Disturbing psychological thriller. That is the description, but why? A teacher deep in the arid Australian outback gets sidetracked in a mining town on the way to Sydney - but there is no danger here. In a thriller, the hero is waylaid by thieves, attacked by psychopaths, or unforgiving monsters of nature. The only assault on him is by congenial locals who all say "You new to the Yabba?" before offering drink after drink. It is offensive not to have a drink with a mate. Who is a mate? Everyone. A policeman shows him around. He has nothing else to do, there is no crime.
The teacher goes to gamble, and in that room filled with cash, there is only the honor system. Nobody takes more than their due. And he loses all his money.
Have a drink. In this movie, there is no antagonist. Except the hero. He is learned, urbane, well read, and thoughtful. And he is a moral blank. There is where the spiral occurs. And drinks with mates turn into nights and days, and nights. New to the Yabba? Not anymore.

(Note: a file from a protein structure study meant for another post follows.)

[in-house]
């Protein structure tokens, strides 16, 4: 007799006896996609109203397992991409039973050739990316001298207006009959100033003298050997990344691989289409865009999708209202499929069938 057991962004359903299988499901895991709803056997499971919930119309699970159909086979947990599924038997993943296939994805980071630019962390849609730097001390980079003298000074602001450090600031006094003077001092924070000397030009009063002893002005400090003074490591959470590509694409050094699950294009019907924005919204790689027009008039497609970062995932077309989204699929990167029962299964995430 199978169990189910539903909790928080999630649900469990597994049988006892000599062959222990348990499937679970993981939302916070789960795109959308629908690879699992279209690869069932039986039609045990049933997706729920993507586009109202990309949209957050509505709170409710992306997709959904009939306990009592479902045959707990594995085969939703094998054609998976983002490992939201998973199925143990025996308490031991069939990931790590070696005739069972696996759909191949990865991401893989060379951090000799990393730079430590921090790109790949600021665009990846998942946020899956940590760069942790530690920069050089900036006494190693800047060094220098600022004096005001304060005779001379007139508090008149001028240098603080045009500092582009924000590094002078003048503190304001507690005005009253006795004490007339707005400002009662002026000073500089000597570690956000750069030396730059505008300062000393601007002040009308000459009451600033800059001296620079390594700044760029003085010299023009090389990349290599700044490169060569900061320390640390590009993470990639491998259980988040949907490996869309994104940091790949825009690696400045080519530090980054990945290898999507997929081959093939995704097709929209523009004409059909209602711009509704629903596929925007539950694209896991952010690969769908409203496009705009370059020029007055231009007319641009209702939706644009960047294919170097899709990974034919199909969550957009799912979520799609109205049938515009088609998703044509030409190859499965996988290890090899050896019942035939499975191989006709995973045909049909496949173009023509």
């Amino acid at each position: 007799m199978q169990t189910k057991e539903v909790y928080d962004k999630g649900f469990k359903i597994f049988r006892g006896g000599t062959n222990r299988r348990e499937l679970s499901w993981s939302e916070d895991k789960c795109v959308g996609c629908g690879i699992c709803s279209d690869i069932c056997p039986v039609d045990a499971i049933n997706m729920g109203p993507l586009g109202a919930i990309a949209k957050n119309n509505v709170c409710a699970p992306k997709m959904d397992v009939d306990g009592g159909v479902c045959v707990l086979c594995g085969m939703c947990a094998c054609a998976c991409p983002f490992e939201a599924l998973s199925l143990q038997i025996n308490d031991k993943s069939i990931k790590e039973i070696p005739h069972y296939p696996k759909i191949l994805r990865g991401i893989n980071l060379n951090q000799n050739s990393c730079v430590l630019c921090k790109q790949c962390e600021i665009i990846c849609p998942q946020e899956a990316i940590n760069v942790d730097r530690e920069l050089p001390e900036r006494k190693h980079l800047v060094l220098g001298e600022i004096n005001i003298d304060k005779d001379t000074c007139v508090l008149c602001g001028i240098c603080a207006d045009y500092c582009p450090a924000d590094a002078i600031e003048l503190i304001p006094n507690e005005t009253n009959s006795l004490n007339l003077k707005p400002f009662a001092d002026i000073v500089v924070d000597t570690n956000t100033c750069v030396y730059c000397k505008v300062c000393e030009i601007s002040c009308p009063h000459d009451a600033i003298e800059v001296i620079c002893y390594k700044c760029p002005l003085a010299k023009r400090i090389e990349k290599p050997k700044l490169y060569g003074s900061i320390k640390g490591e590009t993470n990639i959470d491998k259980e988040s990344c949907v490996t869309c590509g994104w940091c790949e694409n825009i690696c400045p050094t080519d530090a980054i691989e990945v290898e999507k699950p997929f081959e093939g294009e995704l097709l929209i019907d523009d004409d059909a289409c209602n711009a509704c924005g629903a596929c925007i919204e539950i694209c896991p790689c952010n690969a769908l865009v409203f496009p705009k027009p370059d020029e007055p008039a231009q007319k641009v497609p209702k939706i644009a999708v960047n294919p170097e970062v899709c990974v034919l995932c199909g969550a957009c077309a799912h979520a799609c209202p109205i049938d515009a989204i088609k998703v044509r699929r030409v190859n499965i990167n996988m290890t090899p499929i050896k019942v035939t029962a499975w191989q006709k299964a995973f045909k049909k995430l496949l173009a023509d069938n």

There are scenes of animal cruelty which are, oddly, the kindest scenes the director could offer of the regular kangaroo slaughters in the outback. The crew sabotaged their own lighting to get the professional hunters to call it a night as their drunken shooting left hundreds of injured kangaroos in agony, anything to get them to stop.
Nothing destroys our hero in Wake in Fright. He is a man adrift from the start, kept on course by a nice suit and the books that give him guidance. Interesting how quickly one is lost at sea without a compass, tossed into the waves on a whim.